The Potential of Singlet Fission Photon Multipliers as an Alternative to Silicon-based Tandem Solar Cells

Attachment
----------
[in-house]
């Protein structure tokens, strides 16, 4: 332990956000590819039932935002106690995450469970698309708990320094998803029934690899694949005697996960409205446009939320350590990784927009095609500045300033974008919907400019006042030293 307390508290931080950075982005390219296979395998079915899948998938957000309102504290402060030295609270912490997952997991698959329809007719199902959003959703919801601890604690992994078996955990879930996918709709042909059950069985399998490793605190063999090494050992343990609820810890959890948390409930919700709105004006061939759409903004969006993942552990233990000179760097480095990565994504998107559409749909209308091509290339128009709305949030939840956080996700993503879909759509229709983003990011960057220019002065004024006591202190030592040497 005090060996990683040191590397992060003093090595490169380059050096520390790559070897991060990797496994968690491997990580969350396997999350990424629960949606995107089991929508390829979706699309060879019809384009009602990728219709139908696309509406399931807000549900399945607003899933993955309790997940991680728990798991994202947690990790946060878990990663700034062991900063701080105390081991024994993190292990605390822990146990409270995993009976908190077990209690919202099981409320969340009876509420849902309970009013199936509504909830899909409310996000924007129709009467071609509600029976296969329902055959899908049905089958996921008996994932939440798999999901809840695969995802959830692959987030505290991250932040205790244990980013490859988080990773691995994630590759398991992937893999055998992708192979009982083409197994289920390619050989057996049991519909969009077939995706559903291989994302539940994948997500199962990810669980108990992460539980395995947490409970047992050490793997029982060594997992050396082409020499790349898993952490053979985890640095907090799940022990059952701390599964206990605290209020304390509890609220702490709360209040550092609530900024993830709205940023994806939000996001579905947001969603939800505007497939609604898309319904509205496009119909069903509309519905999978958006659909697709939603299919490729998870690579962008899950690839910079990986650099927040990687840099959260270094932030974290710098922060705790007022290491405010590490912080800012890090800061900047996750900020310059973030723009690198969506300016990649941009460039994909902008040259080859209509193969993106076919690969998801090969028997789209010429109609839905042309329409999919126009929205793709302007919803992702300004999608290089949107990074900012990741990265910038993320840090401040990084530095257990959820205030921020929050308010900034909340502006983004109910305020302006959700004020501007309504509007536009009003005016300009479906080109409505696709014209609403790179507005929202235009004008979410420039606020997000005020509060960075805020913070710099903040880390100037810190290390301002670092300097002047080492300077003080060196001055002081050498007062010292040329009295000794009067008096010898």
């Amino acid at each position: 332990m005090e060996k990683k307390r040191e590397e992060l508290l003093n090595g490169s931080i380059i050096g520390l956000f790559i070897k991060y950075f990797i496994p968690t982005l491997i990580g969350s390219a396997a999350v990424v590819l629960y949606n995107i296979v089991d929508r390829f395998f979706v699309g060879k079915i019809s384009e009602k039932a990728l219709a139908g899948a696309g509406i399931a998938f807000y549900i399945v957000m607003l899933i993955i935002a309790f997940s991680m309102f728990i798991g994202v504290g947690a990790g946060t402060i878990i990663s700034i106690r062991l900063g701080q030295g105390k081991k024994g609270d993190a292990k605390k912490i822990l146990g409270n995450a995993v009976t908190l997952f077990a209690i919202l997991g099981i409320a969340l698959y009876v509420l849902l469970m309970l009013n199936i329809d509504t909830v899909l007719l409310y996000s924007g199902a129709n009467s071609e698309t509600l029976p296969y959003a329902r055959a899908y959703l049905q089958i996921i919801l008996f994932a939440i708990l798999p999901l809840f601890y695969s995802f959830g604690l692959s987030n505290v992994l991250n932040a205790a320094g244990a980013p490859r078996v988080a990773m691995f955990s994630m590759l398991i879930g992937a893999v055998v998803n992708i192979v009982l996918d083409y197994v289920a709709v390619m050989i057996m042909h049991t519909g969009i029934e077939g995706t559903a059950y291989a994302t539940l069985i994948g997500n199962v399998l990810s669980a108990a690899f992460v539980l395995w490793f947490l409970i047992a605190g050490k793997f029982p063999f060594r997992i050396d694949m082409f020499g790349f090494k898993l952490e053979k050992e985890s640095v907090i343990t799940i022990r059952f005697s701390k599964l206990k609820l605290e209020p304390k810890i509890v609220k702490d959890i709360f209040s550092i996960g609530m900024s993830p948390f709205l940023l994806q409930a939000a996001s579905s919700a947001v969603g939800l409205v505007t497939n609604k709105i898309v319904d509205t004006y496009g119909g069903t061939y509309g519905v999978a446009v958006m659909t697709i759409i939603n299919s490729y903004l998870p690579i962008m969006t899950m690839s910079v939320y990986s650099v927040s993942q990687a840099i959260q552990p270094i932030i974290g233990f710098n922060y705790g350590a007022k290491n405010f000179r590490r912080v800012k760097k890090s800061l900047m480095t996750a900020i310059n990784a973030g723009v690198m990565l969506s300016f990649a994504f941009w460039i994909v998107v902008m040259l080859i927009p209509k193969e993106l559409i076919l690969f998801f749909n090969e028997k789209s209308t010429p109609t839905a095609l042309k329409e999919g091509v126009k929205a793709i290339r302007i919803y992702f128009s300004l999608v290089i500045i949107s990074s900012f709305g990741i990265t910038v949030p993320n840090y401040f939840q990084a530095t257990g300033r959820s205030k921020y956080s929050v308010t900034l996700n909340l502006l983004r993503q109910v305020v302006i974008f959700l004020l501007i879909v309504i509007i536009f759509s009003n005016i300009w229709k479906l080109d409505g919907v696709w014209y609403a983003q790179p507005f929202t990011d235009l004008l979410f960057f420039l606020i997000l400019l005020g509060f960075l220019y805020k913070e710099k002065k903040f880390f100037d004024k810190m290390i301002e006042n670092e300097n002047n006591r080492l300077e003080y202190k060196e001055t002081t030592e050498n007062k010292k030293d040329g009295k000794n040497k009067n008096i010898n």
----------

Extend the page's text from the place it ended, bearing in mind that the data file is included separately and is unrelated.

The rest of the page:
Singlet fission, an exciton multiplication process in organic semiconductors which converts one singlet exciton into two triplet excitons is a promising way to reduce thermalization losses in conventional solar cells. One way to harvest triplet excitons is to transfer their energy into quantum dots, which then emit photons into an underlying solar cell. We simulate the performance potential of such a singlet fission photon multiplier combined with a silicon base cell and compare it to a silicon-based tandem solar cell. We calculate the influence of various loss-mechanisms on the performance potential under real-world operation conditions using a variety of silicon base cells with different efficiencies. We find that the photon multiplier is more stable against changes in the solar spectrum than two-terminal tandem solar cells. We furthermore find that, as the efficiency of the silicon base cell increases, the efficiency of the photon multiplier increases at a higher rate than the tandem solar cell. For current record silicon solar cells, the photon multiplier has the potential to increase the efficiency by up to 4.2% absolute.